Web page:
J. D. B. News Letter

Nothing definite can be said about the present situation in the Jewish colonies except that many of the colonists are returning to individual land work which is no longer considered a crime and is even encouraged during the sowing season because the government wants to have every inch of land, whether individual or collective, fully sown.

Now that the forcible collectivization has been halted the position of the Agro-Joint has become much stronger. The Agro-Joint people breathe freely. The crisis is over—at least until the coming Autumn. It is too early just now to predict what may happen during the coming harvest in the colonies.

The spirit of the Jewish colonists is good. They lack food and forage but this problem is being solved by the Agro-Joint. The prospects for the crop are good. Every colonist is getting back at least one of his cows and can sell milk and dairy products freely in the neighboring cities without any hindrance from the local soviet.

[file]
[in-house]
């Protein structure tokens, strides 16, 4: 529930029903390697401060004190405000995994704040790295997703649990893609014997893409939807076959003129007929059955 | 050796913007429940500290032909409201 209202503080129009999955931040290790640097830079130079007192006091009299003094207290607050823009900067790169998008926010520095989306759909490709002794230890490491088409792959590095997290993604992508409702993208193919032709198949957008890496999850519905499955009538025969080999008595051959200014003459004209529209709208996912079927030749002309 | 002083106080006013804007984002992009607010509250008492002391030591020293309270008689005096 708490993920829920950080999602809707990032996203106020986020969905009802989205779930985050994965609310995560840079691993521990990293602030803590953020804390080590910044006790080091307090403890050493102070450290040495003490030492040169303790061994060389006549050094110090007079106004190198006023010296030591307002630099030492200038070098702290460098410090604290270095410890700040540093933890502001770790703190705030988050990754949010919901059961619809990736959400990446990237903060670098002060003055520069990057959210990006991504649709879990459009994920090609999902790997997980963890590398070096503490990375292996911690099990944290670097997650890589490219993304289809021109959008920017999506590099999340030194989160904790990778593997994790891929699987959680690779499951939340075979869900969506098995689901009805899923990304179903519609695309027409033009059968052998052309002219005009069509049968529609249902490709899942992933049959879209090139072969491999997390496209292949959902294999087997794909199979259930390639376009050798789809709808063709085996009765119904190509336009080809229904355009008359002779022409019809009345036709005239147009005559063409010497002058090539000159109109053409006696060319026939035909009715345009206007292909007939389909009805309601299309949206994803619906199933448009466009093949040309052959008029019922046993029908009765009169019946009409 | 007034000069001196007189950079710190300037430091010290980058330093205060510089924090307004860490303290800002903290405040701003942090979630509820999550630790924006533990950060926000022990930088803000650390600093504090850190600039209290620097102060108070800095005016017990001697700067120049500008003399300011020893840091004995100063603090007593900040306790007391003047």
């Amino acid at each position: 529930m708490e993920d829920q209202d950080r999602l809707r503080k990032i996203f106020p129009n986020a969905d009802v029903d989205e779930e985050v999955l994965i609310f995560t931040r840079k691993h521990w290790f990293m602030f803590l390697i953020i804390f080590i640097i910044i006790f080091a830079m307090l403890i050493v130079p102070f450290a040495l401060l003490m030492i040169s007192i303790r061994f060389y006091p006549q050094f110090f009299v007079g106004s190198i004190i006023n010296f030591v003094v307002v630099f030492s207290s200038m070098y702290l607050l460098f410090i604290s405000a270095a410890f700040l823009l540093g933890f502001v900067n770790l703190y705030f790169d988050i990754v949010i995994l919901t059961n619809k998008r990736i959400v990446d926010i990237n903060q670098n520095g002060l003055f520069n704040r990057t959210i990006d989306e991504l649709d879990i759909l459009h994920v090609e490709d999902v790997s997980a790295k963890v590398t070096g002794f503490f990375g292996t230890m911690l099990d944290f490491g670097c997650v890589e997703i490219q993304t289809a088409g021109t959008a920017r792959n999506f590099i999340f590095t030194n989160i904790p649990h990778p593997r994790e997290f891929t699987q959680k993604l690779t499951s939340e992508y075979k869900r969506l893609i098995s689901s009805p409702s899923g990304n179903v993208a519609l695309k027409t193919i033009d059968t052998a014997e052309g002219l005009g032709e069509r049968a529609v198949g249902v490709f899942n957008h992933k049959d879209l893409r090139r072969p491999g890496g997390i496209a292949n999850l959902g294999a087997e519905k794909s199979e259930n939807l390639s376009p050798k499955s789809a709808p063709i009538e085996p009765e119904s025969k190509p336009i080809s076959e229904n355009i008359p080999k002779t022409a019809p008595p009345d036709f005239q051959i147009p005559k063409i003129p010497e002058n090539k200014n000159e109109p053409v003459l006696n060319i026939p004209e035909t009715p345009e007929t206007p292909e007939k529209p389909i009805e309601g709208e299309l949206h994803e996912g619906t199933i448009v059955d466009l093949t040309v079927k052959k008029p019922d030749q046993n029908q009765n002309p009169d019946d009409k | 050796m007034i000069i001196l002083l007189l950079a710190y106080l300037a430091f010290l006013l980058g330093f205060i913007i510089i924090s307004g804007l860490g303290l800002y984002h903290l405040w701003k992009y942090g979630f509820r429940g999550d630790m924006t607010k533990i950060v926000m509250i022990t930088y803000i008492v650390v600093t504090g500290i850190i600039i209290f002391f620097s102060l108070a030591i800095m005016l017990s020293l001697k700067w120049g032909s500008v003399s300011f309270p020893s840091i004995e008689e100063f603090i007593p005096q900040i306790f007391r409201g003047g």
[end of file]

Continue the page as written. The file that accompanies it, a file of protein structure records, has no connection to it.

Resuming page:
As for the city Jews, the sky is clearing for them as well. The decree ordering reinstatement of rightless was meant chiefly for the declassed Jews in the cities and for the so-called kulaks in the villages who were deprived of their citizenship rights. Special committees are now working on revising the lists of the declassed, and there is no doubt that the Jews will greatly benefit by this general Soviet decree.

The way I foresee things here there will be no events of major importance in Jewish life in Russia during this Summer. The interesting events will no doubt begin around August, when the Soviet Government will again have to start the collection of grain from the peasants. However, there are about five months until August, and Soviet Russia is the kind of a country where five months means more than five years in any other country. A great deal of dissatisfaction exists among the com-

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